On Christmas morning in 2016, as 18-year-old Alyssa Gilderhus began to open her gifts, she suffered a life-threatening brain aneurysm.
Surgeons had to drill a hole in her skull to relieve the pressure on her brain. Still, the surgeons only gave her a 2% chance of living.
Miraculously, after multiple surgeries at the Mayo Clinic in Minnesota, Alyssa began to improve and was transferred to a rehabilitation unit on January 30. That is when the troubles began.
According to Alyssa and her family, after Alyssa’s parents disagreed with her doctor on several points, they eventually asked for her doctor to be replaced.
Instead, Alyssa’s mother was told that she was not permitted to participate in Alyssa’s care or be allowed on Mayo property.
Alyssa, who was legally an adult during the entire time she was hospitalized at the Mayo Clinic, claimed that she asked to be transferred to another facility. However, she was never granted her requested transfer.
To make things worse, the family said Mayo staffers confiscated Alyssa’s cell phone, laptop, and tablet, and her family was informed that no one would be allowed to stay overnight with Alyssa or attend her treatment sessions.
Alyssa’s parents decided they needed to get their daughter out. Her father successfully managed to wheel Alyssa through the lobby, then outside, and finally–with nurses trying to stop them–into the waiting car where her mother was.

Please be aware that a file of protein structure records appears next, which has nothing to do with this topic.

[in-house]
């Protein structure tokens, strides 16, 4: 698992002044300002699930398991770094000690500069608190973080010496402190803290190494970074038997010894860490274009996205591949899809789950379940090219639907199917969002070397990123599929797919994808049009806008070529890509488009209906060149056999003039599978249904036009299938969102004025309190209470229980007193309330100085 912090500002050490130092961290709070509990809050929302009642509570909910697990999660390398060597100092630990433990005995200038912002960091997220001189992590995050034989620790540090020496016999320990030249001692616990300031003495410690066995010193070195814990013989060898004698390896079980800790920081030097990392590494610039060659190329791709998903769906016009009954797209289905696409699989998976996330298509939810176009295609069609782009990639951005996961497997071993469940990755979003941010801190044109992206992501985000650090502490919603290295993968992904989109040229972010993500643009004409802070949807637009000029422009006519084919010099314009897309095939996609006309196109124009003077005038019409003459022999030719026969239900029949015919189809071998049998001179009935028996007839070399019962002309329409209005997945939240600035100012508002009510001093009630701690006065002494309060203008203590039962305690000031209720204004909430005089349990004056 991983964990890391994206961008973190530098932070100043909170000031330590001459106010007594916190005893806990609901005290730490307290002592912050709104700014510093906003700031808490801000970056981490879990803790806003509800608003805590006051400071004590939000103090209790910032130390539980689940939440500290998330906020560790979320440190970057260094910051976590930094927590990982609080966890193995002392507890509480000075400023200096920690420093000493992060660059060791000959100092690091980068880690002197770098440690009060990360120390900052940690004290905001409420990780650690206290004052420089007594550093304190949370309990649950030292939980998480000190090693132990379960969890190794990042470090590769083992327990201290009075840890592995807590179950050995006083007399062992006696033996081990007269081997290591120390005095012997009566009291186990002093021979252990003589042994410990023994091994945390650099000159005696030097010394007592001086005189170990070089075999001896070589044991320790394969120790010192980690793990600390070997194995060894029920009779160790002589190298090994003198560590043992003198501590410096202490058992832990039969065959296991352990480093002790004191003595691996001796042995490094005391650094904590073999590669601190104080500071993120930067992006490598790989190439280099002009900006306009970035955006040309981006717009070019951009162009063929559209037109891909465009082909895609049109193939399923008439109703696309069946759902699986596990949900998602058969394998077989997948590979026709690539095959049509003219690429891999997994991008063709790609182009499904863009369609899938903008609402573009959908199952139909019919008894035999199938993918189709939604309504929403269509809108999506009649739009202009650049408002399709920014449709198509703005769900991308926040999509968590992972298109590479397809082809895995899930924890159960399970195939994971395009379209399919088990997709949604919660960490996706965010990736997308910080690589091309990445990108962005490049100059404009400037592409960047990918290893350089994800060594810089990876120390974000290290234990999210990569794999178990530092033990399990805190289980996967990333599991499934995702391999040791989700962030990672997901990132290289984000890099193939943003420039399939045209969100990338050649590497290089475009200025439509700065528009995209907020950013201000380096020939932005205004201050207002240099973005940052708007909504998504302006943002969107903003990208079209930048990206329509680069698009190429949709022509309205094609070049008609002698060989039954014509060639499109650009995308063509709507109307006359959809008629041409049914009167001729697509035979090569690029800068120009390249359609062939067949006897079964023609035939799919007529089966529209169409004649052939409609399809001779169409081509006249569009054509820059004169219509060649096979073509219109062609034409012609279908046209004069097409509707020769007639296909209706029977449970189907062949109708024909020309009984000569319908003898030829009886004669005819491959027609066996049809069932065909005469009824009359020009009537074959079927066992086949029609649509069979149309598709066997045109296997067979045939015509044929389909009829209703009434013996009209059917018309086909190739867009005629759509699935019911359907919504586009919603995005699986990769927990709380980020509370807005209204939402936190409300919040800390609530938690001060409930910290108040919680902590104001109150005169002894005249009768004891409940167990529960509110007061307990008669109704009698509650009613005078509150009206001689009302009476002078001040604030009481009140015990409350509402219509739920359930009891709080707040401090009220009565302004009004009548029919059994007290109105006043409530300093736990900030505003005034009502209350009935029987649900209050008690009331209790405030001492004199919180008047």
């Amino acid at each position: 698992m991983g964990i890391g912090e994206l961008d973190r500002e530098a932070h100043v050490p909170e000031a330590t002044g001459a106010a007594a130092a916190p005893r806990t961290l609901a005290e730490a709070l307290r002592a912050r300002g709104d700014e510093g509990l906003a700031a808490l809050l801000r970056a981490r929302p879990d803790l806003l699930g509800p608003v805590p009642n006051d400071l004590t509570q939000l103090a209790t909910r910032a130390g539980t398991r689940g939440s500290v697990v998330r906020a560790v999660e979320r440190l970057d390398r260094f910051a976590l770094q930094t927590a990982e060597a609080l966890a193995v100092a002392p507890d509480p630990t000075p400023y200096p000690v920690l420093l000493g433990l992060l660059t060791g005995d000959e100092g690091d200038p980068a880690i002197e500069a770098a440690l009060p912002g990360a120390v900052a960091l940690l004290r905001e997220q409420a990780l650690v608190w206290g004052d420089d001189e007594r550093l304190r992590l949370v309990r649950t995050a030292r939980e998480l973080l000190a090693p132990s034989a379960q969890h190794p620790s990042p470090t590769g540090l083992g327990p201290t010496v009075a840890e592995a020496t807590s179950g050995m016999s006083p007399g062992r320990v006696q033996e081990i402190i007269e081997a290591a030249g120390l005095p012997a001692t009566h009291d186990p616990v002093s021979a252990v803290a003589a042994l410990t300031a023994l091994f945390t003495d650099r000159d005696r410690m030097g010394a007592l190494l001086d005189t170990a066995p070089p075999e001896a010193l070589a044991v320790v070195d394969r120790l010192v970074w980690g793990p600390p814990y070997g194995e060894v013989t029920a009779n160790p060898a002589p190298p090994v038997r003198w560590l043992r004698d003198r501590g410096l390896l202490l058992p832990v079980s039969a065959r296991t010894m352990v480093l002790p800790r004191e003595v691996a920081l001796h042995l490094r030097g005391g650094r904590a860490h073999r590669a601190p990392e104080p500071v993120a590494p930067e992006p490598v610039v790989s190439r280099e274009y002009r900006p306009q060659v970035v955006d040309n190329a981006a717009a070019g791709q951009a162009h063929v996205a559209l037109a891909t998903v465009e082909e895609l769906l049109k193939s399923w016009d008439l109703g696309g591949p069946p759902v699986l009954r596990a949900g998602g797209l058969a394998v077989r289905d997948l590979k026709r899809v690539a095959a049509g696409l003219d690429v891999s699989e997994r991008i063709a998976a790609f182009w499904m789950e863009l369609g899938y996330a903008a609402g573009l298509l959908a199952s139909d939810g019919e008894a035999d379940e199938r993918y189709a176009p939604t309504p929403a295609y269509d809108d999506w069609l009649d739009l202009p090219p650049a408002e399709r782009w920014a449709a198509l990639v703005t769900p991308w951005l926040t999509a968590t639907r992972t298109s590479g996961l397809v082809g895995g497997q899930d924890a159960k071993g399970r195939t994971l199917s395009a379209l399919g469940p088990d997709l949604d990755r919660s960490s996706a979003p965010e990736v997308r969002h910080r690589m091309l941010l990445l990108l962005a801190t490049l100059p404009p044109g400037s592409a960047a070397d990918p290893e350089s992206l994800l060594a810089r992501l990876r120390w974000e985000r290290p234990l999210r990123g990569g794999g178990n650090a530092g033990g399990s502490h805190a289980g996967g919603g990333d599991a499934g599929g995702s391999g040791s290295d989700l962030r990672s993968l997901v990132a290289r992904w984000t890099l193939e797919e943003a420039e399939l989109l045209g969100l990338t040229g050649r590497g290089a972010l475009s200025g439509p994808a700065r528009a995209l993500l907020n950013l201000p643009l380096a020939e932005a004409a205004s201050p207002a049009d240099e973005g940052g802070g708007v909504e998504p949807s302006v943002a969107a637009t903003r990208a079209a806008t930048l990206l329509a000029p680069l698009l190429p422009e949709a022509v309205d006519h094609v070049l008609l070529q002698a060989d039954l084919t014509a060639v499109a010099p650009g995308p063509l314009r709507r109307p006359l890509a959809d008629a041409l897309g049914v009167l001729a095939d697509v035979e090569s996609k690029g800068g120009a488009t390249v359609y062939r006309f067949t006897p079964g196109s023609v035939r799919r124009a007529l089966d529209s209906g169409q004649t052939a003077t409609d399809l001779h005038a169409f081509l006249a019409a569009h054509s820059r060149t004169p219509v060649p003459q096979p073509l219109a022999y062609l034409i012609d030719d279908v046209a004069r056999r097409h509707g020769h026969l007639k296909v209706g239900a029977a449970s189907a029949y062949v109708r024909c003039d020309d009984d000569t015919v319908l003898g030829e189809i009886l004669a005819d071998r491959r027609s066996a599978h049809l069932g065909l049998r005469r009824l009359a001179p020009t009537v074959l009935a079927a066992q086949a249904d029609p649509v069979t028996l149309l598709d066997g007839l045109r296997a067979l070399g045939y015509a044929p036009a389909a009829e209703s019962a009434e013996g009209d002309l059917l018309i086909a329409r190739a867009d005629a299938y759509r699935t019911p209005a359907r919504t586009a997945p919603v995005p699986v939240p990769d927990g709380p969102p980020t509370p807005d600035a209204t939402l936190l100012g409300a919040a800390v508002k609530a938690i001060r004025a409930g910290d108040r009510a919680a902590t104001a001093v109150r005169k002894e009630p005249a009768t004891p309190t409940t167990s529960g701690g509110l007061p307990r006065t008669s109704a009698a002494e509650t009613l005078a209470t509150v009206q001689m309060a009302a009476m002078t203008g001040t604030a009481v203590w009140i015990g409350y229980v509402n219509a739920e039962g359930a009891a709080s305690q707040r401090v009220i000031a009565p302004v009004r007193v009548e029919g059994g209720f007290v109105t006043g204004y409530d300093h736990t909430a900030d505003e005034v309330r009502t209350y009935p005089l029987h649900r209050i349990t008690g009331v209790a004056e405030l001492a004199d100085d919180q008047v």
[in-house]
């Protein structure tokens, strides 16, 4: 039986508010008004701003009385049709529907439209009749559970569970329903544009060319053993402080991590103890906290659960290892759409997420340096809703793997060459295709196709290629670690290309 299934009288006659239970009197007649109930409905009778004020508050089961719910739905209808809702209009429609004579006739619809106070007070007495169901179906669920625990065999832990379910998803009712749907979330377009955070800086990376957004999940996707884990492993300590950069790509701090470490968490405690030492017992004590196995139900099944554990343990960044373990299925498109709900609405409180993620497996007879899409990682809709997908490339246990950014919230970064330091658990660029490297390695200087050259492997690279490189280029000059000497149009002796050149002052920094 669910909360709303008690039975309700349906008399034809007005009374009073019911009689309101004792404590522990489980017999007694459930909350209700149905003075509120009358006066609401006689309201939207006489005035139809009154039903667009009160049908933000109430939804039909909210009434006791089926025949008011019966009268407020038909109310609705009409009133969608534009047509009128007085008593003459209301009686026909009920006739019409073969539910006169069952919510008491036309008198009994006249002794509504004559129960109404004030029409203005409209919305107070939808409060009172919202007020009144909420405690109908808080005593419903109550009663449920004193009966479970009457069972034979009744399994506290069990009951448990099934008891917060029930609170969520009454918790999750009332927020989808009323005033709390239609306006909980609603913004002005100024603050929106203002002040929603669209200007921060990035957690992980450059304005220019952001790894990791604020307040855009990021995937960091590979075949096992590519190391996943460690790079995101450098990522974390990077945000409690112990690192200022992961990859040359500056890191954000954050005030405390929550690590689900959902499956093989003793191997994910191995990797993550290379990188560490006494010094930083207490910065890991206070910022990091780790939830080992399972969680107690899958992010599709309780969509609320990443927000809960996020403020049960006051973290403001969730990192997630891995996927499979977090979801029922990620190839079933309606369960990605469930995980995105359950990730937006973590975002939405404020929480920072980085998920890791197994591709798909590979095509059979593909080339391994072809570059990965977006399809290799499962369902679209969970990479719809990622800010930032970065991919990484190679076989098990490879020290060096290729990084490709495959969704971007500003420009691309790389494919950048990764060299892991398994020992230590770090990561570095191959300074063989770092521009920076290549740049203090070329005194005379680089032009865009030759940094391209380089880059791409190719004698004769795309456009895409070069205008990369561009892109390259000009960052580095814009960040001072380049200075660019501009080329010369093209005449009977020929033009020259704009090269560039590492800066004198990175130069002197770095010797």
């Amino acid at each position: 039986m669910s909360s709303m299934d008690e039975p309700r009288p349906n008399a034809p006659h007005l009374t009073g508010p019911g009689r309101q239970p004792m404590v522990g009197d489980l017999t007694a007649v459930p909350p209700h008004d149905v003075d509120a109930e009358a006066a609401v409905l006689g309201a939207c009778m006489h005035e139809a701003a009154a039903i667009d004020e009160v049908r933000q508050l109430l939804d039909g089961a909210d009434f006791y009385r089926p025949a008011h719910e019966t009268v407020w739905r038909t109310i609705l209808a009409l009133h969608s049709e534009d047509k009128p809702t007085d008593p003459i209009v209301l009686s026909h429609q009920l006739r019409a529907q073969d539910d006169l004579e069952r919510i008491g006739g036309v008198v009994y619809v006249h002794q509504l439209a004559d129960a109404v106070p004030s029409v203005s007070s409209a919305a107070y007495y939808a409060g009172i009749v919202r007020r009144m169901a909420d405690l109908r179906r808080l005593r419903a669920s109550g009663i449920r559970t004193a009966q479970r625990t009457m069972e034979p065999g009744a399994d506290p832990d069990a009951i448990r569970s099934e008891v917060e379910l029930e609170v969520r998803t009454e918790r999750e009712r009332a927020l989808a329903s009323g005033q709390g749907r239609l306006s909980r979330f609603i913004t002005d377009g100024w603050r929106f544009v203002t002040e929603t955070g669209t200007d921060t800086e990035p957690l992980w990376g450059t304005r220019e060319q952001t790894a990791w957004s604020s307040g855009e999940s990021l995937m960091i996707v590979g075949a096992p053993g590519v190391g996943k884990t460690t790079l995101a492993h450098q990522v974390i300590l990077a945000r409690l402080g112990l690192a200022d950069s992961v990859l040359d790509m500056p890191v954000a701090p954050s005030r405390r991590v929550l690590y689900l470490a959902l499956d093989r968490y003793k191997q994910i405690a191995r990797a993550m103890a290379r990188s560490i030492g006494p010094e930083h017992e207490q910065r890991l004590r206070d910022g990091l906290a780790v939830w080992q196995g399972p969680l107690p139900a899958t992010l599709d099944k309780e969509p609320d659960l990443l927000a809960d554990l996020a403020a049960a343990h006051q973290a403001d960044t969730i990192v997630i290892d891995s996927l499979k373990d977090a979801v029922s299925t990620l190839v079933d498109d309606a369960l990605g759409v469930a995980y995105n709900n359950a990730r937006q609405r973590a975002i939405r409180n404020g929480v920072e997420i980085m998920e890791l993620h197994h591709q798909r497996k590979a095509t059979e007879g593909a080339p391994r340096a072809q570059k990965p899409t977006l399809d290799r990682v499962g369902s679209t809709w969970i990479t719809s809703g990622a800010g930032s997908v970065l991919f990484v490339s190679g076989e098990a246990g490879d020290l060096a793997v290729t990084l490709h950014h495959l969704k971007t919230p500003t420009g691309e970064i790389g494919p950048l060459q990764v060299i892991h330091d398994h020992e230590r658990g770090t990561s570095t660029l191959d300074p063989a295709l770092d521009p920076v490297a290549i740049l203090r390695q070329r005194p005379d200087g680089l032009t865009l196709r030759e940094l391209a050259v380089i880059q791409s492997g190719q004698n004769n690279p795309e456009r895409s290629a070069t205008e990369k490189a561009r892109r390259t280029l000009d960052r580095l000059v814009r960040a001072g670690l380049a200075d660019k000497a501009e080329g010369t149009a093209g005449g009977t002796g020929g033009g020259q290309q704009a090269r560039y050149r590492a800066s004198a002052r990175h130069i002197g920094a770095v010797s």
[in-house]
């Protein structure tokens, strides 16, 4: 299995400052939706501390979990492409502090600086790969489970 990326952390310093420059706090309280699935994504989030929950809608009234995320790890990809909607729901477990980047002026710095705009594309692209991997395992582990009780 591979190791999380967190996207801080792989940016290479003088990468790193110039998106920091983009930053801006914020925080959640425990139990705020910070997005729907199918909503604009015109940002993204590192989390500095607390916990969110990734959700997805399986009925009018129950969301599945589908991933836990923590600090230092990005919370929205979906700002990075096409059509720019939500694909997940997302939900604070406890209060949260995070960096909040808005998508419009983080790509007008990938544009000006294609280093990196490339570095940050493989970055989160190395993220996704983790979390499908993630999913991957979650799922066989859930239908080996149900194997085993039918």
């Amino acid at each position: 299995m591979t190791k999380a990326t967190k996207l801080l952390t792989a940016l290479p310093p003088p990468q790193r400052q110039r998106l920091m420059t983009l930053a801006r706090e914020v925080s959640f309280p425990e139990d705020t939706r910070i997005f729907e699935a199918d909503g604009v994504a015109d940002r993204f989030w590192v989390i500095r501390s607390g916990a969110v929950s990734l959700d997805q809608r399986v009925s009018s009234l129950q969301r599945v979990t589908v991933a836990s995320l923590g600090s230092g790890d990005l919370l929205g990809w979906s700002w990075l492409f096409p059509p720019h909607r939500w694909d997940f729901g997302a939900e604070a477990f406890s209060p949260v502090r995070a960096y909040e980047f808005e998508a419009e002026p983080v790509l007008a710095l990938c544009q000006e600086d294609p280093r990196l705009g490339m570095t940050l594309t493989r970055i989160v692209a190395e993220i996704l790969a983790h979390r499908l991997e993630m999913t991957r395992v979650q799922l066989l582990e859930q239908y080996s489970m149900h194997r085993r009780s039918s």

With the police trying to track them down, Alyssa’s family arrived at an emergency room in South Dakota. There, according to medical records, the doctors examined Alyssa and ultimately disagreed with the Mayo Clinic, telling her that she could go home. Once the police learned the hospital cleared Alyssa to go home, they stopped their pursuit.
A few days later, Alyssa and her family finally returned home.
Unfortunately, a parent disagreeing with hospital staff over a child’s treatment can lead to CPS getting involved or worse. Over the years, Heritage Defense attorneys have had the privilege of helping several of our member families navigate through such situations.
In one member case, hospital staff decided that a girl needed outpatient psychological treatment seven hours a day without her parents present. When the parents questioned the treatment, the hospital threatened to call CPS.
In another case, a hospital refused to treat a baby if born prior to 24 weeks.
Read the entire article here: Escape from the Mayo Clinic: Teen accuses world-famous hospital of ‘medical kidnapping’
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